Disney's A Christmas Carol Any Good?
By Ryan Parsons | Images property of Walt Disney Pictures
Disney's A Christmas Carol
I am making it a point to see Disney's A Christmas Carol in IMAX 3D this upcoming weekend and am somewhat bummed to hear that the film isn't all that. Sure, I'll be enjoying the crap out the visuals -- yes, another "visual feast" -- but the film supposedly has the character of a rake.
Early Reviews: Disney's A Christmas Carol
We've been alerted to two of the first official reviews for Disney's A Christmas Carol and, though both like what they see, they don't like the actual plot elements or the cookie-cutter characters. Ouch. Take a gander on what they had to say below:
Shortchanging traditional animation by literalizing it while robbing actors of their full range of facial expressiveness, the performance-capture technique favored by director Robert Zemeckis looks more than ever like the emperor's new clothes in "Disney's A Christmas Carol." Charles Dickens' 1843 novella and screen perennial has been retrofitted here as a so-called thrill ride in which Scrooge zooms above the streets of London and rockets halfway to the moon and back, only because now he technologically can. But while curmudgeons, here qualifying as anyone who might prefer earlier versions of the classic tale, will frown, bright-eyed young'uns will ooh and aah from behind their 3D glasses, resulting in bountiful early holiday B.O. tidings for the company that has now incorporated itself into Dickens' title.
Now, about who's the author here: In one sense, this is a most faithful interpretation of Dickens' 1843 novella. Indeed, nearly all the dialogue is lifted from the original text. But this also is writer-producer-director Zemeckis' third motion-capture film following "Beowulf" and "The Polar Express." It has been shot and, on accommodating screens, will be projected in Disney's trademarked Digital 3D.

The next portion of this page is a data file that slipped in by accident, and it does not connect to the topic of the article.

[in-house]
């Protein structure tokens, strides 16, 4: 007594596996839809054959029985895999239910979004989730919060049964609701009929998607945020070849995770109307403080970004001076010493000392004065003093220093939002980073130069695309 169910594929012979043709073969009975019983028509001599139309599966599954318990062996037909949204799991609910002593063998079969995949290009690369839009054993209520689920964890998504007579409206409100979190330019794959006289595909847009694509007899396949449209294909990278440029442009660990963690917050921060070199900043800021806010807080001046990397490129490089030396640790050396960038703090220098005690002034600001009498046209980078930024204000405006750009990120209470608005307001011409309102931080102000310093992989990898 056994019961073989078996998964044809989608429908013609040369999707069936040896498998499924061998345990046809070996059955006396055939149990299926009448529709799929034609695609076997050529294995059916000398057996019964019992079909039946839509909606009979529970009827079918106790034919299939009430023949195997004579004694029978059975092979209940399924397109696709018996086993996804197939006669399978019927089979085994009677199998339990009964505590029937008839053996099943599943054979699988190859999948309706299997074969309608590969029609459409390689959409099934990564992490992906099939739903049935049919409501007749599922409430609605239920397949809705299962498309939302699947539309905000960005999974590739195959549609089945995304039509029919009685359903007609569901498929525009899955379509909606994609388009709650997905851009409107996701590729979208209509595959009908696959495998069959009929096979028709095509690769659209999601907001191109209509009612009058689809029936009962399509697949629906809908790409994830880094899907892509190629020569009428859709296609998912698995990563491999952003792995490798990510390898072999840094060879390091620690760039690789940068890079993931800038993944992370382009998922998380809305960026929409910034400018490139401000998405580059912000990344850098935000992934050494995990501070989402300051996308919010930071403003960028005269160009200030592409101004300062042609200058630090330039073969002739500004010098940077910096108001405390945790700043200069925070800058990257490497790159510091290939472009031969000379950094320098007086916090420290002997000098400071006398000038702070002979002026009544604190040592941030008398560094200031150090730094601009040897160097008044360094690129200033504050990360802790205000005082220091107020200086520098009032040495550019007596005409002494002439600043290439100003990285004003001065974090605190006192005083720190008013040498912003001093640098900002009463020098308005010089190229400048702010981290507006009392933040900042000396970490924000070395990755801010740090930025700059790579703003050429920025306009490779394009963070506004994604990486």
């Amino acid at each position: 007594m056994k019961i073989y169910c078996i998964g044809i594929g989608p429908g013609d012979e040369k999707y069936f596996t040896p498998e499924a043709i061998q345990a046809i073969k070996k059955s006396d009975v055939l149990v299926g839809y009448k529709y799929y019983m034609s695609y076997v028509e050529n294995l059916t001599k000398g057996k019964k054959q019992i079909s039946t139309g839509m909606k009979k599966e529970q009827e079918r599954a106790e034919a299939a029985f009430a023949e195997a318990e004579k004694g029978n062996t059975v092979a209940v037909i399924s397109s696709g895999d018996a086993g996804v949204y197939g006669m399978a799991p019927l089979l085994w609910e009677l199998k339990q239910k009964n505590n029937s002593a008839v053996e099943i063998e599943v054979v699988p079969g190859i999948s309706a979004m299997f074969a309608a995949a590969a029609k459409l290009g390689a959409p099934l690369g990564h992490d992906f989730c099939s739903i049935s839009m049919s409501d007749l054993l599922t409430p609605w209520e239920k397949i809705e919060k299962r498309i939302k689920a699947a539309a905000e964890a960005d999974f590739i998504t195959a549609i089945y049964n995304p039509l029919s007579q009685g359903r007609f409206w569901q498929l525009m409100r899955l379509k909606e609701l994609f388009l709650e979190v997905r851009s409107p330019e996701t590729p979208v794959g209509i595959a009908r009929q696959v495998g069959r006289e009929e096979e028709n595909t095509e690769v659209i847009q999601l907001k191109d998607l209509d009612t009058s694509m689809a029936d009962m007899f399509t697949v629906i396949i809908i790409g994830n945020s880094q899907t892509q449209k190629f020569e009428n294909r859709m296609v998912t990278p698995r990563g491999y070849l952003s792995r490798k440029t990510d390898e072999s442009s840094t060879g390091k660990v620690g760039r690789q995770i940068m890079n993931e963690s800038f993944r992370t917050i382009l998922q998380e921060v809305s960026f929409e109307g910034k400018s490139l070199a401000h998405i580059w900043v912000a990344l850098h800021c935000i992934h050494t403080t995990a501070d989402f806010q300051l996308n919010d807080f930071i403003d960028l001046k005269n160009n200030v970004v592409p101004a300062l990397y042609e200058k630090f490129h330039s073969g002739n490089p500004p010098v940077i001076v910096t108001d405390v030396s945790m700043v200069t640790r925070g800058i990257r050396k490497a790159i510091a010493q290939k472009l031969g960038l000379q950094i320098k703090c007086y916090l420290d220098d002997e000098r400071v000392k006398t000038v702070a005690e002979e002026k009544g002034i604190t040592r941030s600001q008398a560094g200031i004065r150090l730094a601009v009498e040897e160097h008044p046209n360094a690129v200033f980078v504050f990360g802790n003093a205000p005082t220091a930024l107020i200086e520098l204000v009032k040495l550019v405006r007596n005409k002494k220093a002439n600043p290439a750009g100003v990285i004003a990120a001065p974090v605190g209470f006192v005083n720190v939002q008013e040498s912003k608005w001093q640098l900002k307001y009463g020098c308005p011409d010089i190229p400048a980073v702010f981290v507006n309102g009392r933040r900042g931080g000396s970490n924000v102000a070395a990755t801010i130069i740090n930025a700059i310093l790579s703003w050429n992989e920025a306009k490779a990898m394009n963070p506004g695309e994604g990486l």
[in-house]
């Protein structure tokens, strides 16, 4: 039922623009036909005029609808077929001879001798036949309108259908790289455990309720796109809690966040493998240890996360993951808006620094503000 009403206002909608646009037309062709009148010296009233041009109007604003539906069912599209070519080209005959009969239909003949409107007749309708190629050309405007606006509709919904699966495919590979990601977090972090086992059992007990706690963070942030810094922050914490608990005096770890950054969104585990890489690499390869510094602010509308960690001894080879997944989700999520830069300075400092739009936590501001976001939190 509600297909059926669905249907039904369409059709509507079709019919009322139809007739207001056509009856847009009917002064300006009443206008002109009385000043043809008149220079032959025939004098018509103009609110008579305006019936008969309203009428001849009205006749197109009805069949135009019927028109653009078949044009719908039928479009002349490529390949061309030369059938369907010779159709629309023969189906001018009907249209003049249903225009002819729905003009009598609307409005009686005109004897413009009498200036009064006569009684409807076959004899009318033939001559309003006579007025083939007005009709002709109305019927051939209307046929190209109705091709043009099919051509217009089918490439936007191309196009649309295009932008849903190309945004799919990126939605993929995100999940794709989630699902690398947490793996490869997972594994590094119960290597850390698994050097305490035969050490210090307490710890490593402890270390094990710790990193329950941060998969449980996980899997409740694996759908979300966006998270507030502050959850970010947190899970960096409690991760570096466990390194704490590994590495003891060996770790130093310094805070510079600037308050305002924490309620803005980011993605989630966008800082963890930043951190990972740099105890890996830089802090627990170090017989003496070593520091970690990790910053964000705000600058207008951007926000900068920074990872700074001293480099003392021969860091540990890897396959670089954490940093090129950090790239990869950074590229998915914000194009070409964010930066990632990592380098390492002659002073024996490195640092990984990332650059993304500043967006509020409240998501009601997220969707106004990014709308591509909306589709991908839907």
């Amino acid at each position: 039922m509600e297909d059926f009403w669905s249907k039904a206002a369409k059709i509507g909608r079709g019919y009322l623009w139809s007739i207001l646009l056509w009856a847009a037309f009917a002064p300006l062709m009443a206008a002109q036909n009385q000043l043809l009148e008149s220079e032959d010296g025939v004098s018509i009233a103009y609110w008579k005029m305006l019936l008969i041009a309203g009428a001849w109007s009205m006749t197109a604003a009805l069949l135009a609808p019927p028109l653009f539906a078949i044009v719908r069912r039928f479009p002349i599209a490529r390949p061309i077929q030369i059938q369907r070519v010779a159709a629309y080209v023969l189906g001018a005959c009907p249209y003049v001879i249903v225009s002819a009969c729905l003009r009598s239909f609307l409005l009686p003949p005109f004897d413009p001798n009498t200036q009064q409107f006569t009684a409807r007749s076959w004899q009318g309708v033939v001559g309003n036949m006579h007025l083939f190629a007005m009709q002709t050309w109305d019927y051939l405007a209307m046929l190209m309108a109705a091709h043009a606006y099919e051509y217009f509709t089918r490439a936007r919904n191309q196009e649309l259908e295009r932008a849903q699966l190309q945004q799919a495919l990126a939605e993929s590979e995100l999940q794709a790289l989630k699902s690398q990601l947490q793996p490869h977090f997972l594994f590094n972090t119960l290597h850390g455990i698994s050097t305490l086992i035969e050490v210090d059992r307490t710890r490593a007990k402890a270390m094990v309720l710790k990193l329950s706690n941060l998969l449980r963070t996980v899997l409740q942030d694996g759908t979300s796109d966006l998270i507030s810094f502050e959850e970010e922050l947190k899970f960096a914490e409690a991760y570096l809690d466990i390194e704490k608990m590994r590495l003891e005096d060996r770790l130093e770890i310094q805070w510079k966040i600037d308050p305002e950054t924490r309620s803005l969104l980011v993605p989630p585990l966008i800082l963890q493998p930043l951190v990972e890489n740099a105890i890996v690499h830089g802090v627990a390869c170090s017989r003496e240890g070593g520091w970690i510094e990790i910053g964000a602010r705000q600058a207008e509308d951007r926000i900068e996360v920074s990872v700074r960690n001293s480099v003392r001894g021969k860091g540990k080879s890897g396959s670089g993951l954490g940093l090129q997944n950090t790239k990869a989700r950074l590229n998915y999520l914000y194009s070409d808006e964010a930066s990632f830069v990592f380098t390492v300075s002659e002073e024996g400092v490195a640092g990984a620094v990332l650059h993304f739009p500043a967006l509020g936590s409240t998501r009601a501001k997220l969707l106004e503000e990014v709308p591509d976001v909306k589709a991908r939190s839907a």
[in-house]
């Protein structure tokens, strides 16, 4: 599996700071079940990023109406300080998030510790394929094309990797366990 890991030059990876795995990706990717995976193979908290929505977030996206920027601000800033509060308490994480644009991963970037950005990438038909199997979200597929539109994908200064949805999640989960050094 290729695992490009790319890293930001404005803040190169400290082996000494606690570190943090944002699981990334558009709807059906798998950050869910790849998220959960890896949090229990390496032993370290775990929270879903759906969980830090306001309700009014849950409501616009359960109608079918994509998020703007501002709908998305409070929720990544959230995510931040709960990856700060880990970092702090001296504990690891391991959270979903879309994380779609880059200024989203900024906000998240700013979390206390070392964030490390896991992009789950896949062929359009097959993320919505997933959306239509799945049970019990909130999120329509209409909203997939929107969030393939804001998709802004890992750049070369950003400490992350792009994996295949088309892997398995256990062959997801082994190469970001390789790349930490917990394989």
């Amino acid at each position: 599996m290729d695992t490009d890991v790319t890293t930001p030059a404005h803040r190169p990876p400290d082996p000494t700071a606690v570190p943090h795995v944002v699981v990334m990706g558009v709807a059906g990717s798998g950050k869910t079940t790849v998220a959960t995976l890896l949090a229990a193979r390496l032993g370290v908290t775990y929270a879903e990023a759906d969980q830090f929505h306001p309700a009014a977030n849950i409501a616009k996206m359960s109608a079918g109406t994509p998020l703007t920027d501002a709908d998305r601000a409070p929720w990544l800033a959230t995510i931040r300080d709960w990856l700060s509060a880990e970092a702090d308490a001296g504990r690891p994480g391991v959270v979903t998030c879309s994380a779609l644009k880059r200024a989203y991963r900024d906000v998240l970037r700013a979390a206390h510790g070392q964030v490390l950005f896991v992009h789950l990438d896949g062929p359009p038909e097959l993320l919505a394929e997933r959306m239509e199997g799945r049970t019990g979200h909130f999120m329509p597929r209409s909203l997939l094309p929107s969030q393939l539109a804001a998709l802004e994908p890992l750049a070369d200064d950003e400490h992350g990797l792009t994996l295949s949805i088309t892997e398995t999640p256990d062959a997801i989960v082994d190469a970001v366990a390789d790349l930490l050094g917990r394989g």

So, taking a few cues from Dickens and with the latest in digital technology at the creators' disposal, this movie version revels in effects: Ethereal, menacing spirits burst through locked doors; frightening visions terrify Scrooge; and images of wild horses, twisted human forms and coal-black dwellings rife with crime, filth and misery are linked by flights through London's cityscape and over countrysides that lift from "Harry Potter" movies as much as from Dickens.
But as the spirits escort Scrooge through his sorry life, Zemeckis gradually makes this "Christmas Carol" his own. But as he does, with his intense reliance and belief in movie technology, this auteur shuns the beating heart of Dickens' story.
So, not horrible, but not great either. F it. I'm still seeing it. Check out the reviews for Disney's A Christmas Carol by clicking the bold links above.
Disney's A Christmas Carol opens to theaters on November 6th.
For posters, stills, clips, trailers and more movie info, go the Disney's A Christmas Carol
Sources: Images property of Walt Disney Pictures
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